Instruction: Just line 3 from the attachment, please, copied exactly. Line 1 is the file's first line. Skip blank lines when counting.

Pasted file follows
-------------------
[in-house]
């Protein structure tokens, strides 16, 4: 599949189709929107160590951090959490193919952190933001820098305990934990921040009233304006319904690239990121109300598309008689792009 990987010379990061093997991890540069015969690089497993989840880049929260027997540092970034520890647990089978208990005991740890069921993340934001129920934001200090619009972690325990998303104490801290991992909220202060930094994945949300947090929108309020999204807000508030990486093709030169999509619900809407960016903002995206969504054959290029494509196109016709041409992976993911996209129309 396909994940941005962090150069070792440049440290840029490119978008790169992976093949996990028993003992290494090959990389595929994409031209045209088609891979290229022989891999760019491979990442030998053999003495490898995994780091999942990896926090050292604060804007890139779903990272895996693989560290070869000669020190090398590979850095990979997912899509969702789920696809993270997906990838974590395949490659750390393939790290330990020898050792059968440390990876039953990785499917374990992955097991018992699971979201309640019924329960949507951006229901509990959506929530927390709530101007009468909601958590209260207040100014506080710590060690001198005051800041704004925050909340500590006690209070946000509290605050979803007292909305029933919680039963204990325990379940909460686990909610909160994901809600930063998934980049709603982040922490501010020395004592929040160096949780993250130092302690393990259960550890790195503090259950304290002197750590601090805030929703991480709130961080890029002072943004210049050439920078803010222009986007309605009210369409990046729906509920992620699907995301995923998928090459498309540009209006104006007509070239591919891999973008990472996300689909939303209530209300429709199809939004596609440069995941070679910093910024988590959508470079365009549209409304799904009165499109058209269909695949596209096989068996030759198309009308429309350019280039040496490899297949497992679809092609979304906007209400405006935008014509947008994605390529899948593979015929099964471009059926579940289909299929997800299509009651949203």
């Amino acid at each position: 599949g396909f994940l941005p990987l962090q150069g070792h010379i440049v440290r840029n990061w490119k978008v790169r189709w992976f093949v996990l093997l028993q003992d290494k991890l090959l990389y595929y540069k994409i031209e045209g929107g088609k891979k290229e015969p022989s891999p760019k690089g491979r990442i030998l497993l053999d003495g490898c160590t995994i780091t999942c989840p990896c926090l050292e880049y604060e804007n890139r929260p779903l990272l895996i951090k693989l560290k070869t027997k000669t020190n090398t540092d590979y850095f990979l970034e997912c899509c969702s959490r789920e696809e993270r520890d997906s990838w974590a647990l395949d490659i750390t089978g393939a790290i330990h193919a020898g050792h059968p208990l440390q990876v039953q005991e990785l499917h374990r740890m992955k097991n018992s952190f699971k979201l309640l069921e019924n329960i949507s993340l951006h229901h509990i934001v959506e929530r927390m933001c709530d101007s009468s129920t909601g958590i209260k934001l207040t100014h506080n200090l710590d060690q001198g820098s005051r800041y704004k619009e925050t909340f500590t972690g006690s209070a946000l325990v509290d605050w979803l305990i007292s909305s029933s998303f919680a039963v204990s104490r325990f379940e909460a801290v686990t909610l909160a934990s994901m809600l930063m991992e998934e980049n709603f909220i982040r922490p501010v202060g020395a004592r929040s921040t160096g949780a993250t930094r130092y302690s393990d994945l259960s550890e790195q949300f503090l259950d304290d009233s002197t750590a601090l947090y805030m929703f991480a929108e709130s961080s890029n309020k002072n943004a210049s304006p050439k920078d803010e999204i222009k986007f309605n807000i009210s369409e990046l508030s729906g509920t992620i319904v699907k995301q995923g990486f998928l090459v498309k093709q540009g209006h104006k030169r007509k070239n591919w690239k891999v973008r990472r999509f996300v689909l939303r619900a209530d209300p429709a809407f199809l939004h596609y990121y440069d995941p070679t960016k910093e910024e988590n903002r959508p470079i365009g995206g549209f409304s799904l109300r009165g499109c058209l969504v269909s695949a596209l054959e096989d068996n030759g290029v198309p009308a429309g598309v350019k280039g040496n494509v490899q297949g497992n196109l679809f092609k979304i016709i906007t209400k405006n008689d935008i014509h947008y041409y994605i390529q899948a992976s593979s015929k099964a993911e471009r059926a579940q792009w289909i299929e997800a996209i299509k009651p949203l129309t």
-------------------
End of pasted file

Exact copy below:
């Amino acid at each position: 599949g396909f994940l941005p990987l962090q150069g070792h010379i440049v440290r840029n990061w490119k978008v790169r189709w992976f093949v996990l093997l028993q003992d290494k991890l090959l990389y595929y540069k994409i031209e045209g929107g088609k891979k290229e015969p022989s891999p760019k690089g491979r990442i030998l497993l053999d003495g490898c160590t995994i780091t999942c989840p990896c926090l050292e880049y604060e804007n890139r929260p779903l990272l895996i951090k693989l560290k070869t027997k000669t020190n090398t540092d590979y850095f990979l970034e997912c899509c969702s959490r789920e696809e993270r520890d997906s990838w974590a647990l395949d490659i750390t089978g393939a790290i330990h193919a020898g050792h059968p208990l440390q990876v039953q005991e990785l499917h374990r740890m992955k097991n018992s952190f699971k979201l309640l069921e019924n329960i949507s993340l951006h229901h509990i934001v959506e929530r927390m933001c709530d101007s009468s129920t909601g958590i209260k934001l207040t100014h506080n200090l710590d060690q001198g820098s005051r800041y704004k619009e925050t909340f500590t972690g006690s209070a946000l325990v509290d605050w979803l305990i007292s909305s029933s998303f919680a039963v204990s104490r325990f379940e909460a801290v686990t909610l909160a934990s994901m809600l930063m991992e998934e980049n709603f909220i982040r922490p501010v202060g020395a004592r929040s921040t160096g949780a993250t930094r130092y302690s393990d994945l259960s550890e790195q949300f503090l259950d304290d009233s002197t750590a601090l947090y805030m929703f991480a929108e709130s961080s890029n309020k002072n943004a210049s304006p050439k920078d803010e999204i222009k986007f309605n807000i009210s369409e990046l508030s729906g509920t992620i319904v699907k995301q995923g990486f998928l090459v498309k093709q540009g209006h104006k030169r007509k070239n591919w690239k891999v973008r990472r999509f996300v689909l939303r619900a209530d209300p429709a809407f199809l939004h596609y990121y440069d995941p070679t960016k910093e910024e988590n903002r959508p470079i365009g995206g549209f409304s799904l109300r009165g499109c058209l969504v269909s695949a596209l054959e096989d068996n030759g290029v198309p009308a429309g598309v350019k280039g040496n494509v490899q297949g497992n196109l679809f092609k979304i016709i906007t209400k405006n008689d935008i014509h947008y041409y994605i390529q899948a992976s593979s015929k099964a993911e471009r059926a579940q792009w289909i299929e997800a996209i299509k009651p949203l129309t």